Preparing to dress the new character of Princess Diana for the upcoming fourth season of “The Crown” on Netflix, costume designer Amy Roberts pored over film footage along with newspaper and
Preparing to dress the new character of Princess Diana for the upcoming fourth season of “The Crown” on Netflix, costume designer Amy Roberts pored over film footage along with newspaper and magazine photographs of the iconic British royal.
She wanted to re-create Diana’s famous frou-frou wedding gown, but found herself faced with a perplexing issue while analyzing the coverage of the aristocrat’s ill-fated 1981 marriage to Prince Charles.
“It was quite difficult to gauge the color choice as, in every image of that dress, the color changes,” she told The Post about the challenge.
Undaunted, the veteran costumier drafted in David Emanuel, who along with his now ex-wife Elizabeth, designed the original showstopper.
“He approved the color choice and basically said: ‘Just get on with it and enjoy,’ ” recalled Roberts.
To construct the replica, her team needed 310 feet of fabric and 330 feet of lace including an almost 30-foot-long train. Roberts even had the lace trim made by the same small English company that manufactured the real thing almost four decades ago.
Emma Corrin, the actress who plays Diana, looks familiarly — and eerily — vulnerable when she is first seen in the dress on “The Crown.”
The scene was filmed in a re-creation of a room within Clarence House, a royal residence in London where the real-life, virginal 20-year-old got ready on the morning of her wedding day.
Production designer Martin Childs revealed that the fictional bride-to-be was deliberately dwarfed by soaring ceilings to parlay a sense of dread as she joins the stuffy institution of the House of Windsor. She was also positioned in the middle of a circular-patterned carpet so she looked like “the bullseye of a target” and “absolutely on display.”
In a later vignette, the somewhat lonely newlywed is shown roller-skating through the corridors of Buckingham Palace, her casual outfit completely at odds with the formal setting.
“It shows her trying to find some liberty in a place where she had no freedom,” added Childs. He went on to explain how he drew inspiration from Alfred Hitchcock’s classic movie “Rebecca,” in which a young and naive second wife feels haunted by shadows inside a vast English mansion.
Roberts, meanwhile, used her costumes to reflect Diana’s transformation from fresh-faced nursery school teacher to the “People’s Princess.”
“We started with Diana as a young, casual, not particularly stylish girl, dressing her in scuffed flat shoes, bobbly jumpers [sweaters], casual shirts and jackets,” she said. “Then she moves to the palace where her look becomes more manufactured.”
She sourced most of the earlier clothes from vintage stores, eBay and thrift shops. The outfits the character later wears were made in Roberts’s fashion workshop using finer fabrics such as taffeta and silks.
“I wanted her clothes to be light and fresh against the more formal color palette of the palace ‘prison’ and the more subdued palettes of the other royals,” Roberts said, adding: “A butterfly caught in a spider’s web if you like.”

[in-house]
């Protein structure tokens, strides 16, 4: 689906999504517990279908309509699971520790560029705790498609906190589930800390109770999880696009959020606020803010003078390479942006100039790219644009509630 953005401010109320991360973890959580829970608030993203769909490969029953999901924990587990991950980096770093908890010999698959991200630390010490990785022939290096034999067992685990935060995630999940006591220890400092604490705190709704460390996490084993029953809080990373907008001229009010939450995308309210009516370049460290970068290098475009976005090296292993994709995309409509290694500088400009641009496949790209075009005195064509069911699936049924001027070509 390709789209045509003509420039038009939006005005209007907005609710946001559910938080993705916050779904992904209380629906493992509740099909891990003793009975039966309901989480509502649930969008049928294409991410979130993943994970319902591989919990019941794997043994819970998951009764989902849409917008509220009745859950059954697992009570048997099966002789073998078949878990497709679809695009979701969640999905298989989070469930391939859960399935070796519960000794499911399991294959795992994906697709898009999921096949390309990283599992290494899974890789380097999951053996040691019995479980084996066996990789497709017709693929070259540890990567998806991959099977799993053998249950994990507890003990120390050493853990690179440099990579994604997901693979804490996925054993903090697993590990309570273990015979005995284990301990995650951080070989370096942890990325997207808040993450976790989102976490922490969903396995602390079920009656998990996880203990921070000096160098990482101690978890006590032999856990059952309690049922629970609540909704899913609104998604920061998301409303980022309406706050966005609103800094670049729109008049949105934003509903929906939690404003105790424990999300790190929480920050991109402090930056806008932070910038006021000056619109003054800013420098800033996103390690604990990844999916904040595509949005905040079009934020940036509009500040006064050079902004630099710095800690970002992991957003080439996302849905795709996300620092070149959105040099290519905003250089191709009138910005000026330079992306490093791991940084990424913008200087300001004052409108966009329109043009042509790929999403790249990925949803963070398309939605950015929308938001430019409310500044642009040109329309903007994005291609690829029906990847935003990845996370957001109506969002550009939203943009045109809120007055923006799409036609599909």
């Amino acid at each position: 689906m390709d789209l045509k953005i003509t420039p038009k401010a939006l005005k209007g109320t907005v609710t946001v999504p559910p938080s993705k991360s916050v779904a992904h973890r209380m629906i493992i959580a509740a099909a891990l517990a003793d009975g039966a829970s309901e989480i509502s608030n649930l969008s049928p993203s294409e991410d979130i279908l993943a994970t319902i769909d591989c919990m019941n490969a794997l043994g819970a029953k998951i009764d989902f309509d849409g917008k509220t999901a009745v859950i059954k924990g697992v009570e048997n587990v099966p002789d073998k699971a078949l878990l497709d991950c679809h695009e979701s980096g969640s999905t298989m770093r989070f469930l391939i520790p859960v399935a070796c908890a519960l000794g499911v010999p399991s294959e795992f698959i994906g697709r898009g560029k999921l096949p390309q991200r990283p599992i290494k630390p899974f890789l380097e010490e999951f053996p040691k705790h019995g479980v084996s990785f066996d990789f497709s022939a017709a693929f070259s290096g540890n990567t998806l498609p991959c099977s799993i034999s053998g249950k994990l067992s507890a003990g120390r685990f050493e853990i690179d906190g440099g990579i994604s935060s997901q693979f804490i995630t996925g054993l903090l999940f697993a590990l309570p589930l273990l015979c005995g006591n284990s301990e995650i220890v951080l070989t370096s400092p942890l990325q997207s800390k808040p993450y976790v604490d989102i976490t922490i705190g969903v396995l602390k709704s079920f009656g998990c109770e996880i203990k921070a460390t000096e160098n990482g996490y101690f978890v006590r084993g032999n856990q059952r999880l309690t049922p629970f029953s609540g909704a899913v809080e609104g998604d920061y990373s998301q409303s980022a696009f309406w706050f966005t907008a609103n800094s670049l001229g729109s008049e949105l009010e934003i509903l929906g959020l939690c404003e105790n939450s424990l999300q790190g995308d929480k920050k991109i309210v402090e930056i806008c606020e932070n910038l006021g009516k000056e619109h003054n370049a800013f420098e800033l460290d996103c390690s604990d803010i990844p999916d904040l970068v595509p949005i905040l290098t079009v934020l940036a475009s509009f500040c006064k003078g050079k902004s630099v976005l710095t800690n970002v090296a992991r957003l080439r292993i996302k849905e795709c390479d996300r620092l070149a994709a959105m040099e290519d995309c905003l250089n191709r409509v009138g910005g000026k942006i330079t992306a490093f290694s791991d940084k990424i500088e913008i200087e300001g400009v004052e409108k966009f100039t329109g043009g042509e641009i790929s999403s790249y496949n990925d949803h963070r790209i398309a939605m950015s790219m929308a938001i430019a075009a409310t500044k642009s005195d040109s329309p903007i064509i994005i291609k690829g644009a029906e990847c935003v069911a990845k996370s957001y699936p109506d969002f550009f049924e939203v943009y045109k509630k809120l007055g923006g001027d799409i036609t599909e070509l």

During the period from Diana’s engagement up to her 1983 tour of Australia with Prince Charles, she is dressed in “pretty doll-like clothes” including the red polka-dot evening gown with spaghetti straps that first got an outing a month before her wedding.
“She still has a child-like fragility to her [at the time],” explained the costume designer. Toward the end of the season and Diana’s solo trip to New York in 1989, her silhouette is more streamlined.
“[We] created a more powerful, ‘armored’ look to illustrate her growing realization she would need to fight to survive,” said Roberts. “All these more tailored looks made in bolder block colors in wools and crepes were made in our workroom.”
As for Diana’s signature hairstyle, hair and makeup designer Cate Hall told The Post that natural brunette Corrin, 24, wore three different wigs for Season 4 of “The Crown.” They each reflect her character’s innocence, coming-of-age and ultimate sophistication in terms of the tone of the blond as well as the processing and cut.
“The first wig was cut in a page-boy style. The bangs drew attention to Emma’s eyes which is something that Diana used instinctively when positioning herself for the media,” Hall said. “She liked to look up and out from under her hair, and this, together with her eye makeup, helped her connect with people emotionally.”
As part of her research into the princess’s image, Hall interviewed people who knew Diana and unearthed an interesting fact about her reliance on makeup, especially as she got older.
“She used blue eyeliner as an armor, applying more, the more she felt vulnerable,” revealed the expert. “We used this strategically to underpin the emotional narrative.”
The team tested multiple blue eyeliners on camera and saved the bolder ones for “when Diana is trying to gather herself and behave more powerfully” such as the visit to a Harlem hospital to meet young AIDS patients.
Of course, the most explosive moment in history during which Diana used dark eyeliner to wield power — her controversial, life-changing BBC tell-all interview in 1995 — will be portrayed in the fifth season of “The Crown.” For that, we will sadly have to wait until 2022.